Tir Na Cali has a landing page here.
Keri wanted to complain.
Keri liked complaining in general; if Onyx had been feeling less generous, she would be irritated that the girl had been bought with them. But Keri had skill, as she and Taris did, and that was what their new master would need.
He, their new Lord, had, with some advice from Taris, picked the best of the field slaves from their old master’s former staff, the best and those that, while not wonderful, were motivated enough to be trained. He had taken Keri and Onyx shopping with him for equipment, and set all three of them to buying furnishings.
The vineyard he had purchased had been abandoned for almost twenty years, bad dirt and bad business sense driving it bankrupt and bad blood leaving it empty. There was a lot of work to be done to make it tenable again, and for the first couple weeks, that work was all on the shoulders of the three of them and their Lord.
So Keri, of course, wanted to complain. She was a soft thing, not used to hard work, and their former master had spoiled her, right up to when he’d sold them.
Taris and Onyx, on the other hand, were blissful. They had, first and foremost, a second chance to prove themselves, and, secondly, a very light hand on their reins to allow them to do so. The plants their Lord was seeding were fascinating, and his ability to change them once planted opened up a whole world of opportunities to experiment that they’d never before even imagined. It was, in Onyx’s mind, the best world she could have dreamed of, and Taris seemed to agree.
When it became clear that Kari was not of the same mind, when she seemed determined to keep complaining, the two of them took her aside, in the barracks they’d cleaned out and refurbished first as their temporary home.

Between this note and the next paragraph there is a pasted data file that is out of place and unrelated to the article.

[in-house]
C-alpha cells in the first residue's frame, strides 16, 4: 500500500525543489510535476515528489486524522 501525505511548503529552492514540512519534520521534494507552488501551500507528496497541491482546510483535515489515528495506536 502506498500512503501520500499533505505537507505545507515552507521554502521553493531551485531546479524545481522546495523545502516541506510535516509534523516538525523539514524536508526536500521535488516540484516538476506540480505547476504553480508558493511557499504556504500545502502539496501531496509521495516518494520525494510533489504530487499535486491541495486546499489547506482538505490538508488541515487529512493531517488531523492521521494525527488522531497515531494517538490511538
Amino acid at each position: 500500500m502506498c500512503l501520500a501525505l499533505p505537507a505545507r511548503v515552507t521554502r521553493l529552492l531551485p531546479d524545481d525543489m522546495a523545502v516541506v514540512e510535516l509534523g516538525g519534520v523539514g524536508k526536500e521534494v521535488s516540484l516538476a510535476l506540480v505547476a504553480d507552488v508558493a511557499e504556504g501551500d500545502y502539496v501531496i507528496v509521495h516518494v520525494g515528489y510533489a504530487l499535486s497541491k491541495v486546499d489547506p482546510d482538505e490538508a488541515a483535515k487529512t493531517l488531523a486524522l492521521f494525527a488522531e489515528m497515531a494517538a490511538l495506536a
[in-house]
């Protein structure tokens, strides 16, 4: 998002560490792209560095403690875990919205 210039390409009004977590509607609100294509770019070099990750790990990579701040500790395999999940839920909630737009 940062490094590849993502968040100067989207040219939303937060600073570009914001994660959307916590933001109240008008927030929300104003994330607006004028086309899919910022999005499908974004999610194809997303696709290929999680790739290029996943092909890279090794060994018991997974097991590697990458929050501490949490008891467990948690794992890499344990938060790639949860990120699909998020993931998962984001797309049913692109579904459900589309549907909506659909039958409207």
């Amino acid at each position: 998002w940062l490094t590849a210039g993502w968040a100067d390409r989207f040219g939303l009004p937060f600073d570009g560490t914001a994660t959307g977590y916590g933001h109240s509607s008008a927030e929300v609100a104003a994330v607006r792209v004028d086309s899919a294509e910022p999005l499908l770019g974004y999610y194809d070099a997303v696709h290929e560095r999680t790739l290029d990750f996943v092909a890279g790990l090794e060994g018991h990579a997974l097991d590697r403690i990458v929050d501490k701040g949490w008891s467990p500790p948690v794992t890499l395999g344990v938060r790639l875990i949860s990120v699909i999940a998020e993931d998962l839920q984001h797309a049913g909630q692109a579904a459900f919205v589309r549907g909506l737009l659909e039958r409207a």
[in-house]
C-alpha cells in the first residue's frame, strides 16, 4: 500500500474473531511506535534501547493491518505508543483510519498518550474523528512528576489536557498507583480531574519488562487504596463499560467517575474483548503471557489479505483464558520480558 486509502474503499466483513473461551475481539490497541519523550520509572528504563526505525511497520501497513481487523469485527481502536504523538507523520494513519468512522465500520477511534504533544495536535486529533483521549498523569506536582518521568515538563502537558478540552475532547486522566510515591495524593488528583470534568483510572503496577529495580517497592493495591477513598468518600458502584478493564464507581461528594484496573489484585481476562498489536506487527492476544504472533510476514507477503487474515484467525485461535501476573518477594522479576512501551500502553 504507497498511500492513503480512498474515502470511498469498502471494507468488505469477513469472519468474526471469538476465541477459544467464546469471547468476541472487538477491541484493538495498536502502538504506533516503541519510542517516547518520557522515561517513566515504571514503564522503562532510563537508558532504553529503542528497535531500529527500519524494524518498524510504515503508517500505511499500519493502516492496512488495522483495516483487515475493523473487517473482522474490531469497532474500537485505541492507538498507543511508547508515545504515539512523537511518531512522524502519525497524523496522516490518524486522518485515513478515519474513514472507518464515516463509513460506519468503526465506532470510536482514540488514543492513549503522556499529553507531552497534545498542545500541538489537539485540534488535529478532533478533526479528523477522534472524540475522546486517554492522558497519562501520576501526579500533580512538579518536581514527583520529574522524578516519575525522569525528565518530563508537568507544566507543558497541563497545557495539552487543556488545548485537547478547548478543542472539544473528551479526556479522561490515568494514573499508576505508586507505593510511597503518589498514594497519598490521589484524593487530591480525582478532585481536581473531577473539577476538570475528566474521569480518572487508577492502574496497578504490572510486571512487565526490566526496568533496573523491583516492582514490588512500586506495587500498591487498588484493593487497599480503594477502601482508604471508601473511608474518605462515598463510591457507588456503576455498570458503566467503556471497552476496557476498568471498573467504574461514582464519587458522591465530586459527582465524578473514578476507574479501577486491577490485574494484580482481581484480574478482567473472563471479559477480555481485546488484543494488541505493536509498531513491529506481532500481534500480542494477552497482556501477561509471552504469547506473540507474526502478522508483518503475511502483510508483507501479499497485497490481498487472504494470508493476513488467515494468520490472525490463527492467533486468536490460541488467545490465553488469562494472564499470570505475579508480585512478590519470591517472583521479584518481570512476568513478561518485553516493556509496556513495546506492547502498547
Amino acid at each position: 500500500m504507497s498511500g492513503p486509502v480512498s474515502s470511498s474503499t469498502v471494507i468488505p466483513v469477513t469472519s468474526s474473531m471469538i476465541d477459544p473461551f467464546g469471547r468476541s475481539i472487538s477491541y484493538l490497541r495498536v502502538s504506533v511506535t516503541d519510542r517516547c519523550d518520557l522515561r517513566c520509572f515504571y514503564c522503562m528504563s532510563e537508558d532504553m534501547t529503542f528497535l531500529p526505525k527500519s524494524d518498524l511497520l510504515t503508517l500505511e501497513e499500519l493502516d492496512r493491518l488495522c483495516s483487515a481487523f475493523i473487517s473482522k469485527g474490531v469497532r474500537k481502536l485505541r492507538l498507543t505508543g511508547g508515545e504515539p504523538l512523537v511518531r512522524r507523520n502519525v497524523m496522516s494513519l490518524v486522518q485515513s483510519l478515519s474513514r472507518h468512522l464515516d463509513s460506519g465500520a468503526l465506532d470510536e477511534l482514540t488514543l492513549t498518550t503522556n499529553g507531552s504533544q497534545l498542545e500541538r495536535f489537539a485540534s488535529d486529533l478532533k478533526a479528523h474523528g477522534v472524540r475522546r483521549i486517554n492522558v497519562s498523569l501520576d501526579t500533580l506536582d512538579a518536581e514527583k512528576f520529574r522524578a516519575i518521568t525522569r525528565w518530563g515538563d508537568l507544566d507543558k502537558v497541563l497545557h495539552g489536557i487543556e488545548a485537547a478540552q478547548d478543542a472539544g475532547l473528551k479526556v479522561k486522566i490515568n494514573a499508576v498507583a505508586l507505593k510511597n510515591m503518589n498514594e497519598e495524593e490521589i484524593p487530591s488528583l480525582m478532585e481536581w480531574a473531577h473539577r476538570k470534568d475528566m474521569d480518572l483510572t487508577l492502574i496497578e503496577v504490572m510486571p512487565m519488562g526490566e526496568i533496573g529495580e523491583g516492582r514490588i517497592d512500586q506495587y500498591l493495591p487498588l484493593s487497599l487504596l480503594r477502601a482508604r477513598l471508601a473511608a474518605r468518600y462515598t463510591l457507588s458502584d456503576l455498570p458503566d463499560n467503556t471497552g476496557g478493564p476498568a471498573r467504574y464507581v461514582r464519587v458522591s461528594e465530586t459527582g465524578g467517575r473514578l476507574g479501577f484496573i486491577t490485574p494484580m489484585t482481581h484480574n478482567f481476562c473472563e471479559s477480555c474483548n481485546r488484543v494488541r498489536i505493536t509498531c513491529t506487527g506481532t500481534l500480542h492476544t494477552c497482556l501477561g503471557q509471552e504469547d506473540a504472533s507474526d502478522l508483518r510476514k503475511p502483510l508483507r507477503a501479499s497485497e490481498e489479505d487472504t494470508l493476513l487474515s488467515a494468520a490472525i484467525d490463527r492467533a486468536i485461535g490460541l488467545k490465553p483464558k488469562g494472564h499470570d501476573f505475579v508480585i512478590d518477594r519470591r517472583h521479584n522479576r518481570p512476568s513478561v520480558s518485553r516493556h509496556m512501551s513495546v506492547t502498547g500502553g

“Look.” Onyx did the talking. “It’s hard work. It’s a lot of hard work.”
“I thought you said we wouldn’t get sold to be manual laborers,” she cut in.
“No, Taris said that’s what happened if we weren’t lucky. Field work.” She didn’t talk about the other options.
“But you two act like you just won the lotto, and you’re grubbing out in the vines like the lowest field hand. I don’t get it.” She looked down at her chipped and cracked nails. “Why is this better?”
“Because,” Taris cut in, “Lord Karl listens to our advice, and heeds it. Because he’s trying something new, and knows it – if he fails, it will be because it was an experiment. Less taint,” he clarified. “And if he succeeds…”
“If he succeeds, it will color us, too,” Onyx took back over. “These berries;” she picked up a bright-pink grape-thing, “these could make his fortune. And he will remember us when it comes time for rewards.”
Keri chewed on a nail. “So all this digging in the rocks…”
“It’s planting our future along with his,” Onyx agreed. “That’s a comfortable old age we’re fertilizing there, for the Lord and for us, too.”
“Planting our future,” the girl repeated. “I like that.”
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